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March 24, 2003

Brian Mulroney, Canada's Former PM, said it first

Regarding the limits of sovereignty

WILLIAM THORSELL writing in Toronto's Globe and Mail

Twelve years ago, Canada's prime minister foreshadowed the revolution in international law that bedevils us today in Iraq. On what grounds is intervention in the "internal affairs" of a sovereign country permissible? And who decides that the grounds exist?

Brian Mulroney was ahead of the curve in stating that national sovereignty should no longer prohibit external intervention in certain domestic affairs. Speaking on Sept. 29, 1991, six months after Desert Storm, Mr. Mulroney said Canada would "favour rethinking the limits of national sovereignty in a world where problems respect no borders." The prime minister cited the fact that, even in defeat, Iraq had blocked UN arms inspection on grounds of national sovereignty, and that other countries had blocked food delivery to starving people, again on grounds of national sovereignty.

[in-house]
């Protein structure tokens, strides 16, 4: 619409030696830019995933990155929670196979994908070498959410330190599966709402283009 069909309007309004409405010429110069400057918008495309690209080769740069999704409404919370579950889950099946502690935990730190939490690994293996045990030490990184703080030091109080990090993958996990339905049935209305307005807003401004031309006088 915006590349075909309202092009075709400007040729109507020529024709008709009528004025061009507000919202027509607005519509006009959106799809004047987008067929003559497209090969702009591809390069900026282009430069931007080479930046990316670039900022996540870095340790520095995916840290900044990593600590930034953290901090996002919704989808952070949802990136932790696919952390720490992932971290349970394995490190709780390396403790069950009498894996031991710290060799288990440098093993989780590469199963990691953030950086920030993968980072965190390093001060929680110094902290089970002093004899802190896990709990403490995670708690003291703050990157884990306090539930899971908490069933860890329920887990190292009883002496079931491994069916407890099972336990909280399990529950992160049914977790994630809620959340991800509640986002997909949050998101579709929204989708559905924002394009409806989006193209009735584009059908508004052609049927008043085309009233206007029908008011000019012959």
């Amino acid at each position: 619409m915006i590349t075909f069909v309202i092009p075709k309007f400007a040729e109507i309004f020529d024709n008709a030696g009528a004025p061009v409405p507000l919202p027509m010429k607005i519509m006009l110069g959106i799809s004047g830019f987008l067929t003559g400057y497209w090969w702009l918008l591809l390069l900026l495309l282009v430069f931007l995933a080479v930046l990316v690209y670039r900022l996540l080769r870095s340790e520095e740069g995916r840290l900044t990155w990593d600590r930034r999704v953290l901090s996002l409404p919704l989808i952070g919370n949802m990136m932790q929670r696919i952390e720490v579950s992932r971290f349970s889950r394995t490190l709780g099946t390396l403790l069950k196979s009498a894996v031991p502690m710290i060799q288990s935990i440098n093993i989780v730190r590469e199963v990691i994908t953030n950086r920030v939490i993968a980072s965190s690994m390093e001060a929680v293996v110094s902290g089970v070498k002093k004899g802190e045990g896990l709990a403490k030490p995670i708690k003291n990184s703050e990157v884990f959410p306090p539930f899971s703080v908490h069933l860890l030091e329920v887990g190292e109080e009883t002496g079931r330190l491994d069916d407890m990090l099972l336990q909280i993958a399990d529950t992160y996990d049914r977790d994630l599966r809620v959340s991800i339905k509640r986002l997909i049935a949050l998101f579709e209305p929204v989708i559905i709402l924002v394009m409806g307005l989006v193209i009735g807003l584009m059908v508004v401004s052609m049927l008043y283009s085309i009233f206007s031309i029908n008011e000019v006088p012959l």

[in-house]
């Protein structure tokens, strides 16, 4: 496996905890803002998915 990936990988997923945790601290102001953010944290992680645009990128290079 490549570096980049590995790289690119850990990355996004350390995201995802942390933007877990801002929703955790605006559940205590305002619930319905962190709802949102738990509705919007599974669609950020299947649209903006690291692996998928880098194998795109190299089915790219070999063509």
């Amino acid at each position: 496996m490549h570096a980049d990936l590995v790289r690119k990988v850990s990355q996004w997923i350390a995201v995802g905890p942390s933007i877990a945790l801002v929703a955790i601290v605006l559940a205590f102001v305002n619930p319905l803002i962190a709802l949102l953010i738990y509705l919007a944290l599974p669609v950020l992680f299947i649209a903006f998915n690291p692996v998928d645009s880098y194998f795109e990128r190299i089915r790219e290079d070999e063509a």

"Quite frankly," he said, "such invocations of the principle of national sovereignty are as out of date and as offensive to me as the police declining to stop family violence simply because a man's home is supposed to be his castle." MORE